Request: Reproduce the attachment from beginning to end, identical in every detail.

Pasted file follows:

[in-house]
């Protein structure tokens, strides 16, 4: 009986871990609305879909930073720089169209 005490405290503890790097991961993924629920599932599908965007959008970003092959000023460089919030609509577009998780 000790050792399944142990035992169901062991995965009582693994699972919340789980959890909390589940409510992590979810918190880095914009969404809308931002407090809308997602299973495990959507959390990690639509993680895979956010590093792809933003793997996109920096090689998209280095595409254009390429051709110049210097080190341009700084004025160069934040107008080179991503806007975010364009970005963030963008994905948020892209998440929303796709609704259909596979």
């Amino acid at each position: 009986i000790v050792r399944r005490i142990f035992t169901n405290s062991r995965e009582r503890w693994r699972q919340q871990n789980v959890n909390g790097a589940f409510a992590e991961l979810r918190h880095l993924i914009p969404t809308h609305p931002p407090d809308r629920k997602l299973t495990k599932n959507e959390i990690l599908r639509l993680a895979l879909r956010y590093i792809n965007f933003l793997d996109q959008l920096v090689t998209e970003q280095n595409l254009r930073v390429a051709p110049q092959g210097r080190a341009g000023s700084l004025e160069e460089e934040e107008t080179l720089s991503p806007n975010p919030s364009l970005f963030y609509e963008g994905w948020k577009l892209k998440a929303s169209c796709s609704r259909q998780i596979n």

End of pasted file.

[in-house]
């Protein structure tokens, strides 16, 4: 009986871990609305879909930073720089169209 005490405290503890790097991961993924629920599932599908965007959008970003092959000023460089919030609509577009998780 000790050792399944142990035992169901062991995965009582693994699972919340789980959890909390589940409510992590979810918190880095914009969404809308931002407090809308997602299973495990959507959390990690639509993680895979956010590093792809933003793997996109920096090689998209280095595409254009390429051709110049210097080190341009700084004025160069934040107008080179991503806007975010364009970005963030963008994905948020892209998440929303796709609704259909596979």
């Amino acid at each position: 009986i000790v050792r399944r005490i142990f035992t169901n405290s062991r995965e009582r503890w693994r699972q919340q871990n789980v959890n909390g790097a589940f409510a992590e991961l979810r918190h880095l993924i914009p969404t809308h609305p931002p407090d809308r629920k997602l299973t495990k599932n959507e959390i990690l599908r639509l993680a895979l879909r956010y590093i792809n965007f933003l793997d996109q959008l920096v090689t998209e970003q280095n595409l254009r930073v390429a051709p110049q092959g210097r080190a341009g000023s700084l004025e160069e460089e934040e107008t080179l720089s991503p806007n975010p919030s364009l970005f963030y609509e963008g994905w948020k577009l892209k998440a929303s169209c796709s609704r259909q998780i596979n």